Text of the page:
Third round of EU legal cases announced

Member states facing court action over EMAS regulation, bathing water directive

The European Commission has announced more legal infringement proceedings against member states for non-compliance with environmental legislation. In a series of press releases published over the last two days, the Commission gives details of planned court action against Greece and Portugal over the EU eco-management and audit scheme, EMAS. It has also announced court action against Austria for non-implementation of the bathing water directive.

Greece and Portugal currently have no accreditations under the EMAS scheme, along with Iceland and Liechtenstein (ENDS Daily 26 November). However, EMAS uptake is rising across the EU as a whole. The Commission says it is "concerned" that Greece and Portugal's poor record is due to their failure to establish the necessary accreditation systems and appoint the necessary competent bodies to manage the scheme.

In the case of Austria, the Commission says court action is merited as Austria has failed to notify its intent to adopt the legislation needed to implement the bathing water directive. The directive seeks to harmonise bathing water standards across the EU. Austria should have adopted legislation by the beginning of 1997.

The Commission has already announced over 40 infringement proceedings in the last two weeks (ENDS Daily 11 December). This includes several formal notices under article 171 of the EU treaty (ENDS Daily 15 December). A final batch of cases is expected to be announced in the next few days, which should bring the total number of cases up to around 90, the Commission has said.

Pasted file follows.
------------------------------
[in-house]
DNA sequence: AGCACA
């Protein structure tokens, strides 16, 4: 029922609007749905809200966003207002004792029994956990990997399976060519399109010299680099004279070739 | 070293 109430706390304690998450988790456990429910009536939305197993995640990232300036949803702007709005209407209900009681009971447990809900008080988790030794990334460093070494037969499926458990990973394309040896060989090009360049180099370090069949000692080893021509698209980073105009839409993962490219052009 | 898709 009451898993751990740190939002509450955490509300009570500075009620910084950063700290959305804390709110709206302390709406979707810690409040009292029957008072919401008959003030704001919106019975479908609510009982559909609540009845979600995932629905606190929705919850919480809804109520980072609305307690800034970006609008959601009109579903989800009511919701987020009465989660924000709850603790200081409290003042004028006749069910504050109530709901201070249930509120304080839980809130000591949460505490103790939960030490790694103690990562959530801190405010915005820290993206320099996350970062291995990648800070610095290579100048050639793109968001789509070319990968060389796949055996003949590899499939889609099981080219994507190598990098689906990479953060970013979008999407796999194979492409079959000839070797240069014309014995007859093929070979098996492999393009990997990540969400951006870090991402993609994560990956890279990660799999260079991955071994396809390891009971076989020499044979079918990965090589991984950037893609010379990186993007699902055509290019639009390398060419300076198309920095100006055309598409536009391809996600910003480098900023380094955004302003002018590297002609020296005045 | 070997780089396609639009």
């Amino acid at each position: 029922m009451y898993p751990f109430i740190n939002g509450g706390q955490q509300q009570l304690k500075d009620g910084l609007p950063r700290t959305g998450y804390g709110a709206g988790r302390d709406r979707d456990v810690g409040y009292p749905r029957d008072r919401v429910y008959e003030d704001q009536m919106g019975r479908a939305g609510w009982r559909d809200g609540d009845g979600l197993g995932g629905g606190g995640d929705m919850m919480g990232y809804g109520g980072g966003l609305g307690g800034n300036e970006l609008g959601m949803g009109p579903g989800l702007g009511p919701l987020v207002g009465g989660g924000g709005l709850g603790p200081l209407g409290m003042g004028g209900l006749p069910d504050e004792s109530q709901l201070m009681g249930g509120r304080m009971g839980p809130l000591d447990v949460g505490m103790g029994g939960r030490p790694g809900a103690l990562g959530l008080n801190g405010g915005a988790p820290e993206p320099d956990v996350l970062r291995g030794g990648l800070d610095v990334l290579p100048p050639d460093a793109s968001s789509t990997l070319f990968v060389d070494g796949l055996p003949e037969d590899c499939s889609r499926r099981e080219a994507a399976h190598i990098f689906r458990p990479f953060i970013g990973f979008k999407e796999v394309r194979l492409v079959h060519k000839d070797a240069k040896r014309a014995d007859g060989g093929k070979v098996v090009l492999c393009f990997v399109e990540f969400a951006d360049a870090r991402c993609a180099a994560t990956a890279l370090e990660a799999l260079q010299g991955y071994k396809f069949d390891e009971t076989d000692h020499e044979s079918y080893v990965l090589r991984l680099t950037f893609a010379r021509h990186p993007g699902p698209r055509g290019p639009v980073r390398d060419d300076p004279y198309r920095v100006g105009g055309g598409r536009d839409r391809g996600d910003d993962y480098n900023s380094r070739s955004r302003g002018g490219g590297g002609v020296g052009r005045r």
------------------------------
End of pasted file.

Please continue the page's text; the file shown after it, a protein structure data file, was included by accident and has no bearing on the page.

Details of the latest batch of cases follow. Further information can be found on the Commission's web site:

* EMAS, the EU eco-management and audit scheme. The Commission has made court applications against GREECE and PORTUGAL.

* Bathing water directive, 1976. Court action has been announced against AUSTRIA. The Commission will also send reasoned opinions to DENMARK and FINLAND for non-conformity of national legislation with the EU directive. Both countries make insufficient provision for monitoring total coliforms, and Finland also makes insufficient provision for salmonella monitoring, the Commission states.

* 1996 directive on the disposal of polychlorinated biphenyls and polychlorinated terphenyls (PCBs/PCTs). The Commission will send reasoned opinions to DENMARK, GERMANY, GREECE, SPAIN, ITALY, PORTUGAL and the UK for failing to notify the Commission of legislation to implement the directive. The directive aims to streamline national legislation governing the decontamination or disposal of equipment containing PCBs.

* The Commission will send a reasoned opinion to BELGIUM over environmental authorisations required under several EU environmental directives. According to the Commission, authorisations are being given by the Flanders and Wallonia regions by default rather than as an "express act" as required under EU law.

Follow Up:
European Commission, tel: +32 2 295 1111. References: Press notices on all cases mentioned are available on the Commission's Rapid service.

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